Te Ngākau Atawhai (The Tender Hearted)
When I was asked to carve a taonga for a friend’s sister, there were two things she said to me that made the korero easy to come by. Firstly, she said that her sister loved pukekos. Secondly, her great, great, grandmother came out from UK on one of first 4 ships, clambered over the Port Hills, settled in Kaiapoi and started looking after Maori women in childbirth. They called her Granny even though she was younger than them. Mortality rate went down so they loved her.
Straight away, I knew what I was doing. Firstly, there is a symbol in Maori art called Pungawerewere, and it represents the beak of the pukeko in relationship to the legend of Tawhaki. The symbol also has another meaning, and is referred to as ritorito. The term rito refers to the heart of the harakeke flax bush were the outer leaves protect, or nurture the younger shoots until they are ready to flourish.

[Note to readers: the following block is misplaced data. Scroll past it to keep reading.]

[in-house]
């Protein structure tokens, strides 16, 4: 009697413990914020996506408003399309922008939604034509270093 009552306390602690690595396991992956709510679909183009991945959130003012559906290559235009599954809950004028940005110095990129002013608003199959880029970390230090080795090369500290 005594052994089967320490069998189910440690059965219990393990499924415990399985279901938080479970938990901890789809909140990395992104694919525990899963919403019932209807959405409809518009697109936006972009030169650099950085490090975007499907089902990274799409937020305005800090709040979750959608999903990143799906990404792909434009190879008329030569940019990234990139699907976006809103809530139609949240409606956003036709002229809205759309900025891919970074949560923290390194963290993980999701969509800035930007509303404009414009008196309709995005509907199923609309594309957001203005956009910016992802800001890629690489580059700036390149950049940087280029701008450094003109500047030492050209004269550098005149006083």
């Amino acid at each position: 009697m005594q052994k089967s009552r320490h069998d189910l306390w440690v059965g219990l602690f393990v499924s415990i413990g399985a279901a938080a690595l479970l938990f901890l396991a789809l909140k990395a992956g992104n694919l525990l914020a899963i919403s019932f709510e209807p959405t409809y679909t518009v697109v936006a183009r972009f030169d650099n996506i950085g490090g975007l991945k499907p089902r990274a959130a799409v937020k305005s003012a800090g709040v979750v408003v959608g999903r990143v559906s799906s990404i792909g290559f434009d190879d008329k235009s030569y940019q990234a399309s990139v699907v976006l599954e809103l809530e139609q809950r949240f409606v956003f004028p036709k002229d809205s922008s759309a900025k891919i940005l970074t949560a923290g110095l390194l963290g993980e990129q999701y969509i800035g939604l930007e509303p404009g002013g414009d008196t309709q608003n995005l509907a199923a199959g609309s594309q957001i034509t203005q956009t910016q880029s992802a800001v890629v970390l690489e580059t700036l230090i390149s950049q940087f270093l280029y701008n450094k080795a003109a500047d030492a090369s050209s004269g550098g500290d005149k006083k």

I am blessed to know members of the Hetet family in Waiwhetu who have adopted the ritorito as their family symbol. I have been privileged to experience their nurturing first hand.
So this piece represents the pukeko which has a contemporary ritorito symbol on each side of the beak. Nurturing of our young promote strength and harmony within the family unit. Sometimes it takes an outsider to help that family flourish. These are the sorts of people, people like my friend’s great, great, great grandmother, who are worth remembering.
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